In FIG. 2, the command words from the computer preload the test code generator which is a programmed shift register, and orders a test sequence. The shift register shown in FIG. 2, is a maximum length type in which the feedback connections are changed in accordance with the computer program. Control words and signals from the computer vary the feedback loops in the shift register and hence vary the sequences which the shift register shifts through when pulsed by a clock and to the sequences of test words which are produced at the output of the shift register are changed. The four bit shift register can produce in a maximum length sequence different test words before repeating. Varying the feedback loops, restructures the stage diagram of the shift register forcing it to have many different sequences Two different sequences are shown in FIGS. 4 and 5. FIG. 4 shows a maximum length sequence of 15 test words in the table and the sequence command word A to H which produces the maximum length sequence. The sequence in the table in FIG. 5 is shorter having eleven test words and is the same as the se quence in FIG. 4 except it skips clock numbers 4 to 7 in the maximum length sequence. The sequence word command A to H for the sequence in FIG. 5 is shown at the bottom thereof. It is 00110000.
The effect of the sequence command word A to H in the case of the maximum length sequence shown in FIG. 4 is to insert a binary 1 into FF, so that at the next clock pulse the output of FF, is a I. This is done whenever the output of FF, or FF,, but not both, is a I. For example, in the table in FIG. 4, after the first clock pulse, the test word output is l l l 1 and so a 0 is inserted into FF, and at the next clock pulse the output of FF, is a 0.
In the case of the shorter sequence shown in FIG. 5, the same conditions as for the maximum length sequence apply and in addition. a one is inserted into FF, so that at the next clock pulse, the output of FF, is a 1, whenever the shift register output is 0011. by doing this, the register skips the test words for clock pulses 4 to 7 of the maximum length sequence to produce the shorter sequence shown in FIG. 5. This skip occurs when the EFGH part of the sequence word is 001 I and so the whole sequence word for the short sequence is 00110011 as shown at the bottom of FIG. 5.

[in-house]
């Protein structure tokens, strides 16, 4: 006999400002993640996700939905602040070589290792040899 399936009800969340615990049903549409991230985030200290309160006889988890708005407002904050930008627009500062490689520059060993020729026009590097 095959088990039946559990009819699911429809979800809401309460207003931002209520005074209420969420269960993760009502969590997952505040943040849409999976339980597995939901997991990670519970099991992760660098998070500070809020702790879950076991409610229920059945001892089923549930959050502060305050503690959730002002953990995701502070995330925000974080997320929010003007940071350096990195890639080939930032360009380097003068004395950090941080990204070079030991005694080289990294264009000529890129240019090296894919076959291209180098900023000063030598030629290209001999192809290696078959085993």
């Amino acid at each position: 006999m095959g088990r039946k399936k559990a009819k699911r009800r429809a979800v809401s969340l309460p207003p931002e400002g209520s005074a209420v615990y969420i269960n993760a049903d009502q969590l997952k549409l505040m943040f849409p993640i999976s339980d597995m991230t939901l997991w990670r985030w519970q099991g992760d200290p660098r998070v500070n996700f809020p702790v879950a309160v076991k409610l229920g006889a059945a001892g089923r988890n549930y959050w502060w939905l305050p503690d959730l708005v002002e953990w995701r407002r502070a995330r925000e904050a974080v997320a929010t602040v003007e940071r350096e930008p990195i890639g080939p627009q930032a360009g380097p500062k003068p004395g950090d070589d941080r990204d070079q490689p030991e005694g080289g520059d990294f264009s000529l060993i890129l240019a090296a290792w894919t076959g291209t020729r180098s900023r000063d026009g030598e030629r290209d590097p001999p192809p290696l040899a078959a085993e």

The maximum length sequence for the four stage test code generator is shown also in FIG. 6 as a continuous flow of binary numbers triggered by the clock pulses. The random nature of the numbers is illustrated in FIG. 6 which shows the decimal equivalent of the four bit binary numbers represented by the test words in the sequence. The skip or jump to produce the short se' quence in FIG. 5 is shown. Clearly, any ofa great number of different jumps could be commanded by the sequence word from the computer.
The test code generator in FIG. 2 includes four stages each composed of one of the flip flop circuits 31, designated FF, to FF,, and a pair of AND gates from the two banks 32 and 33 of AND gates. The AND gates 34 and 35 respond to the output of FF,, gates 36 and 37 to respond to FFg, gates 38 and 39 respond to FF, and gates 40 and 41 respond to FF.,. All these gates are enabled by the feedback control signal in line 42 from the control signal generator which is a timing signal.
Gates 34, 36, 38 and 40 in effect perform in conjunction with exclusive OR gate 43 to pulse the first stage FF, depending on the state of the stages FF, to FF, and the word ABCD in the sequence Word register 21. The word ABCD which is the first half of the word A to H that determines the sequence identifies the maximum length sequence shown in FIG. 4. In this case, the word ABC D is 0011.
The gates 35, 37, 39 and 41 perform in conjunction with AND gate 44 to pulse the first stage FF, depending on the states of the stages FF, to FF, and the word EFGH in the sequence word register 21. For the maximum length sequence shown in FIG. 4, the word EFGH is 0000.